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10 Tips for Coping with Cancer

Going through cancer is a tough experience for most people, and no two experiences of cancer are identical. The same is true of how people cope with cancer. Many people with cancer find the need to fine-tune their coping skills to help with cancer-related emotions, troubling thoughts, and practical concerns. Research shows that emotions, actions, and thoughts are interrelated — even a small shift in any one of the three can improve coping.*


  • Express emotion. It is normal to experience a range of emotions from cancer-related changes. Noticing, naming, and expressing your emotions may be new to you and take some time to develop. You might be tempted to hide your emotions or deny them, but in the long run, this can cause them to bubble up at unexpected times and lead to greater distress overall. Remember that you are not your emotion — you can notice the emotion you’re experiencing, and calmly decide what action to take — if any. Even though it might not feel like it at the moment, emotions pass. You may try imagining a distressing emotion as though it’s a wave crashing against the ocean’s shore — coming and going with the tides and the weather.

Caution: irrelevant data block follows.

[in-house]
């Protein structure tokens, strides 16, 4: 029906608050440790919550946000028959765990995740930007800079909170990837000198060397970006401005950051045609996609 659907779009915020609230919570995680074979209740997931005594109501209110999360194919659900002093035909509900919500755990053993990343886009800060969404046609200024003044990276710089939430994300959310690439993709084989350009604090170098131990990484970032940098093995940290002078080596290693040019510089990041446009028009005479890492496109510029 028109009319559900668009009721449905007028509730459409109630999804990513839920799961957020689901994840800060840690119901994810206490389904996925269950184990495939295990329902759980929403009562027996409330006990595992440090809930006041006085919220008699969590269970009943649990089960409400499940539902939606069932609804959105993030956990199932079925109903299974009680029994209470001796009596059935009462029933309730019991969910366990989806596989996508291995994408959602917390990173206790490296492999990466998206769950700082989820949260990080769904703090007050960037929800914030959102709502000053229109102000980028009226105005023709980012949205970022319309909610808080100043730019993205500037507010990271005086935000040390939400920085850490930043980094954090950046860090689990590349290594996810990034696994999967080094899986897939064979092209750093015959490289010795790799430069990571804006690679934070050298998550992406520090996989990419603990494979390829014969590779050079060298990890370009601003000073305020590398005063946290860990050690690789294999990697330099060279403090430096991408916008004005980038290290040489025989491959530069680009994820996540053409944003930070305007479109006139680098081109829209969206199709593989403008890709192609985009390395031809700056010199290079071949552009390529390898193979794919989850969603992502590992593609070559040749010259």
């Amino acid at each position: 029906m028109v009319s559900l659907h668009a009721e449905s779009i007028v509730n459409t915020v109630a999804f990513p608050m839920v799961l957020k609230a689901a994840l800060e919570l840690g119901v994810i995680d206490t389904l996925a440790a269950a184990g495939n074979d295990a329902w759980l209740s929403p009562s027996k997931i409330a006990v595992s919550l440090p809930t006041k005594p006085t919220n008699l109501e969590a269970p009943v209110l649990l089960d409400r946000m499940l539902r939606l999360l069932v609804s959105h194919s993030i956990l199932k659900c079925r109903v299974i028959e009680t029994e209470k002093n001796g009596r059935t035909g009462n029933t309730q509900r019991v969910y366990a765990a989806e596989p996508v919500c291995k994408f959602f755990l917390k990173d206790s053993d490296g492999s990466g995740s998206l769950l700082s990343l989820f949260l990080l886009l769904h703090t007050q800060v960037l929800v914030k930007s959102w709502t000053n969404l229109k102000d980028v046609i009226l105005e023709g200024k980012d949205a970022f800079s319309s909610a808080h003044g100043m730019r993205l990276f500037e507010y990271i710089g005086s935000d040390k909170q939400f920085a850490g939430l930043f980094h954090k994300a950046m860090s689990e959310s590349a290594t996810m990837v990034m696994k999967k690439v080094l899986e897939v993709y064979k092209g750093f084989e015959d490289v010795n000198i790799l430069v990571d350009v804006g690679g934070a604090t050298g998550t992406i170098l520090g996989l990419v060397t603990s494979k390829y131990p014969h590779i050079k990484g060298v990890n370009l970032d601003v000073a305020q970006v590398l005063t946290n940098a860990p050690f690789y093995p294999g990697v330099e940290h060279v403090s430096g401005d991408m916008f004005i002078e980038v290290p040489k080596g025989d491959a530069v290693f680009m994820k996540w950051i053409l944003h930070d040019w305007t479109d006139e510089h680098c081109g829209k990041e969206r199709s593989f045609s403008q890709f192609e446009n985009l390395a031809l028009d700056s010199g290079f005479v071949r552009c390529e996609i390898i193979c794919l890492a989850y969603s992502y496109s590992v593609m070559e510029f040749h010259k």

• Practice curiosity. Facing new anxieties and worries with curiosity rather than a predetermined vision of an outcome can help soothe distress. Being curious is one solution to coping with unknowns. You can deliberately cultivate curiosity by asking open-ended questions, observing emotions and situations without judgment, and respecting the mysterious nature of what you have yet to know.